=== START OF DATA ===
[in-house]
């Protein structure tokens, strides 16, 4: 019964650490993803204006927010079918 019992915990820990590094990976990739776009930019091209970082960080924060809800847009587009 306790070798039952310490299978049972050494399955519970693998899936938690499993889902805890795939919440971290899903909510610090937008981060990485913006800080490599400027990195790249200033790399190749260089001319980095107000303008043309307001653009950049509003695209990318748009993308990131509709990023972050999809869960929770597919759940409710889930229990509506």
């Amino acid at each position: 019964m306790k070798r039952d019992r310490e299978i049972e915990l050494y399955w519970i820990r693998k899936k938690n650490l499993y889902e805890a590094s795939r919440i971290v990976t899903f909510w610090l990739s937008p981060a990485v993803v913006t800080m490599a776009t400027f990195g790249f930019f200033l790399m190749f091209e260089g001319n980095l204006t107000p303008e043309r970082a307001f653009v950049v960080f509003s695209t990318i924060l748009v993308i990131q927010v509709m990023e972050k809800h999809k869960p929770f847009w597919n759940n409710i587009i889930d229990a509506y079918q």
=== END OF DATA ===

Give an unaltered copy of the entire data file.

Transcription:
[in-house]
């Protein structure tokens, strides 16, 4: 019964650490993803204006927010079918 019992915990820990590094990976990739776009930019091209970082960080924060809800847009587009 306790070798039952310490299978049972050494399955519970693998899936938690499993889902805890795939919440971290899903909510610090937008981060990485913006800080490599400027990195790249200033790399190749260089001319980095107000303008043309307001653009950049509003695209990318748009993308990131509709990023972050999809869960929770597919759940409710889930229990509506």
């Amino acid at each position: 019964m306790k070798r039952d019992r310490e299978i049972e915990l050494y399955w519970i820990r693998k899936k938690n650490l499993y889902e805890a590094s795939r919440i971290v990976t899903f909510w610090l990739s937008p981060a990485v993803v913006t800080m490599a776009t400027f990195g790249f930019f200033l790399m190749f091209e260089g001319n980095l204006t107000p303008e043309r970082a307001f653009v950049v960080f509003s695209t990318i924060l748009v993308i990131q927010v509709m990023e972050k809800h999809k869960p929770f847009w597919n759940n409710i587009i889930d229990a509506y079918q």